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A Collection of Newfoundland Wills
Sophia Bartlett


Will of Sophia Bartletty
from Newfoundland will books volume 12 page 576 probate year 1924

In re

This is the last Will of me Sophia Bartlett of Bay Roberts, widow.
I revoke all other wills and Testamentary dispositions by me heretofore made.

      I devise and bequeath all my real and personal estate to which I shall be entitled at the time of my death unto Richard A. Parsons of St. John’s, Student-at-law upon trust to sell and convert into money such parts thereof as shall not consist of money and out of the monies to arise therefrom to pay my debts and funeral and testamentary expenses and to divide the clear residue thereof equally amongst my two nieces Lillian Sturmey of Halifax in the Province of Nova Scotia Canada Married Woman and Hattie Haldane of Halifax aforesaid Spinster and my nephew Hector Evans of Bay Roberts their respective Executors, Administrators or assigns.

      I appoint the said Richard A. Parsons sole Executor and Trustee of this my will.

      IN WITNESS WHEREOF I have hereunto set my hand this 28th day of August A.D. 1922.     SOPHIA BARTLETT.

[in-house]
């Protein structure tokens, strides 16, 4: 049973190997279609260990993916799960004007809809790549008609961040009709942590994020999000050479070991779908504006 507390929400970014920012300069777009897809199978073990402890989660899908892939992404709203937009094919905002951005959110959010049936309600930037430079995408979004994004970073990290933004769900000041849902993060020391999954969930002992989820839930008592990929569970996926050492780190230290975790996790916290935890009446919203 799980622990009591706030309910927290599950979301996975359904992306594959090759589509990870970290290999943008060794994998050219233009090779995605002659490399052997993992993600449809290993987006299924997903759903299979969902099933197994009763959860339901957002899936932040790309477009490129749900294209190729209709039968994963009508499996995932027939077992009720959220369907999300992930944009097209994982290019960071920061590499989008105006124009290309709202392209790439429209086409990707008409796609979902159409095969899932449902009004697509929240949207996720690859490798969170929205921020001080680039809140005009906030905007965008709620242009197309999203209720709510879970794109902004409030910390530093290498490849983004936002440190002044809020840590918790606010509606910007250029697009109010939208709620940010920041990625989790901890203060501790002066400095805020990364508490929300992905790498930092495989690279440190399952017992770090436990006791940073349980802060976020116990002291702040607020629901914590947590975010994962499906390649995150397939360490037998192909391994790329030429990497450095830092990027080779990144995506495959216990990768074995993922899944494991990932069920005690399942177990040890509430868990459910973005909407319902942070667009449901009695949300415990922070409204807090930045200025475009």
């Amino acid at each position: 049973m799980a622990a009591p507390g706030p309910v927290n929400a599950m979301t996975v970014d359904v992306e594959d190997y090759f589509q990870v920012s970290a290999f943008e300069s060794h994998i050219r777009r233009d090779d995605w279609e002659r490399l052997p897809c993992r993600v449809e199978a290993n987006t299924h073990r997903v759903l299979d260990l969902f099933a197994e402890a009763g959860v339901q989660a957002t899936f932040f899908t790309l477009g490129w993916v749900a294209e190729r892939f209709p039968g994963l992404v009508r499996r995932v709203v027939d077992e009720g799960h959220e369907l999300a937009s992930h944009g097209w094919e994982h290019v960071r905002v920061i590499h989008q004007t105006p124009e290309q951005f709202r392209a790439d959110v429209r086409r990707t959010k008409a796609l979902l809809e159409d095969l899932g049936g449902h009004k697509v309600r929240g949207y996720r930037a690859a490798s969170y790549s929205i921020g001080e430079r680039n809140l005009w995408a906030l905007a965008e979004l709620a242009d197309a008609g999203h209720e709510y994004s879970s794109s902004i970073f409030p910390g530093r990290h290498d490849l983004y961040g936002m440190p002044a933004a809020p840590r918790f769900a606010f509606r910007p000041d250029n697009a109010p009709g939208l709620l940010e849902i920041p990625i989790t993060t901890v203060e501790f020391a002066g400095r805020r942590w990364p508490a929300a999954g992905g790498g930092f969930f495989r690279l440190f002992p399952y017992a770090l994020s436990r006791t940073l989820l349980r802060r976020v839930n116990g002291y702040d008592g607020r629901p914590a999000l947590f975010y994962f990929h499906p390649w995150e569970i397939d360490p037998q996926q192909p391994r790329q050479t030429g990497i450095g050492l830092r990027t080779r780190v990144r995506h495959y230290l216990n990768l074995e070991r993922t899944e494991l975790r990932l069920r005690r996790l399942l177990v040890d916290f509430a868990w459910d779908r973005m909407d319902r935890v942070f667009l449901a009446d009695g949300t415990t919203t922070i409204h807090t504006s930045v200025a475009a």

Signed by the above named Testatrix as her last Will in the presence of us present at the same time who in her presence and in the presence of each other subscribe our names as witnesses.
John Fenelon.    R. A. Parsons.

William F. Lloyd
Registrar of the Supreme Court of Newfoundland

(Listed in the margin next to this will the following)
Fiat June 17/24
Kent J.
Probate granted
to Richard A.
Parsons. June 17/24
Estate sworn
at $4152.87.



Note: The wills in those will books are NOT actual wills. They are either hand-written copies or in later years typed copies of a, "last will and testament," written or typed by the court clerk, after the death of the testator, when the executor presented them to the court for probate. The court clerk didn't list the signatures at the bottom, he (or she) just put them in the book in whatever order they were in, on the original document, no spacing most of the time, no punctuation and also no paragraphs. The originals were kept by the executor.

We who have typed these wills, have made every effort to include all the errors that were on the microfilm, in order to avoid destroying the integrity of the originals, where ever they may be. However, in some of the very long wills, we have tried to insert paragraphs to make it easier for the researcher to read the document.

Page Contributed by Judy Benson & Ivy F. Benoit

Page Revised by Ivy F. Benoit (Wednesday February 20, 2013)

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